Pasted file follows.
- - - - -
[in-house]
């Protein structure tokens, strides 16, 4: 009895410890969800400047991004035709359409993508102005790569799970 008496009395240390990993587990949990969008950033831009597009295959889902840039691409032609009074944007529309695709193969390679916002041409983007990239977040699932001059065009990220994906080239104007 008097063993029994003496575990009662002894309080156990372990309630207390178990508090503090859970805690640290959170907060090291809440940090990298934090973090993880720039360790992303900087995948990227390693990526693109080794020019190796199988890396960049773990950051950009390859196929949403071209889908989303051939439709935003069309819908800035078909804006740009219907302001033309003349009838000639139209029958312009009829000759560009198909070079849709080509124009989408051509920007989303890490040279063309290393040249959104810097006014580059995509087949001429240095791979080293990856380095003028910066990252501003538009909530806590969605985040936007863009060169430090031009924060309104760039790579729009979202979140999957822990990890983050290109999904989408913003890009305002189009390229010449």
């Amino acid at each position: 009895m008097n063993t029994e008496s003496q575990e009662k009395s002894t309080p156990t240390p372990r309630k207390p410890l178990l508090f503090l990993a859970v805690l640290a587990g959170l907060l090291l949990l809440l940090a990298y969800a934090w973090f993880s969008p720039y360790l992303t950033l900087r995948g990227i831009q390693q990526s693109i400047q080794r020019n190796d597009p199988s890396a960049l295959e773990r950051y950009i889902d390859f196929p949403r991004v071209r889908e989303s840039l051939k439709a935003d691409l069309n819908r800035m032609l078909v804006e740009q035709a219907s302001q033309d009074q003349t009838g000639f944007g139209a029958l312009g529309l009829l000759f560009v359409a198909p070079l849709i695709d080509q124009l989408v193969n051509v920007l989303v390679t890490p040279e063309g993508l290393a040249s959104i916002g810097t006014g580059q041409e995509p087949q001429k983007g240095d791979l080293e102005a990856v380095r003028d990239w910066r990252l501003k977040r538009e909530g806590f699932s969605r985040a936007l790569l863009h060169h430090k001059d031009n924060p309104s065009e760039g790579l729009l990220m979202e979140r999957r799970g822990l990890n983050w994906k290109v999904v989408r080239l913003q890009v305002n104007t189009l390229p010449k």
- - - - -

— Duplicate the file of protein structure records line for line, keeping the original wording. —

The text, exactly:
[in-house]
């Protein structure tokens, strides 16, 4: 009895410890969800400047991004035709359409993508102005790569799970 008496009395240390990993587990949990969008950033831009597009295959889902840039691409032609009074944007529309695709193969390679916002041409983007990239977040699932001059065009990220994906080239104007 008097063993029994003496575990009662002894309080156990372990309630207390178990508090503090859970805690640290959170907060090291809440940090990298934090973090993880720039360790992303900087995948990227390693990526693109080794020019190796199988890396960049773990950051950009390859196929949403071209889908989303051939439709935003069309819908800035078909804006740009219907302001033309003349009838000639139209029958312009009829000759560009198909070079849709080509124009989408051509920007989303890490040279063309290393040249959104810097006014580059995509087949001429240095791979080293990856380095003028910066990252501003538009909530806590969605985040936007863009060169430090031009924060309104760039790579729009979202979140999957822990990890983050290109999904989408913003890009305002189009390229010449």
């Amino acid at each position: 009895m008097n063993t029994e008496s003496q575990e009662k009395s002894t309080p156990t240390p372990r309630k207390p410890l178990l508090f503090l990993a859970v805690l640290a587990g959170l907060l090291l949990l809440l940090a990298y969800a934090w973090f993880s969008p720039y360790l992303t950033l900087r995948g990227i831009q390693q990526s693109i400047q080794r020019n190796d597009p199988s890396a960049l295959e773990r950051y950009i889902d390859f196929p949403r991004v071209r889908e989303s840039l051939k439709a935003d691409l069309n819908r800035m032609l078909v804006e740009q035709a219907s302001q033309d009074q003349t009838g000639f944007g139209a029958l312009g529309l009829l000759f560009v359409a198909p070079l849709i695709d080509q124009l989408v193969n051509v920007l989303v390679t890490p040279e063309g993508l290393a040249s959104i916002g810097t006014g580059q041409e995509p087949q001429k983007g240095d791979l080293e102005a990856v380095r003028d990239w910066r990252l501003k977040r538009e909530g806590f699932s969605r985040a936007l790569l863009h060169h430090k001059d031009n924060p309104s065009e760039g790579l729009l990220m979202e979140r999957r799970g822990l990890n983050w994906k290109v999904v989408r080239l913003q890009v305002n104007t189009l390229p010449k």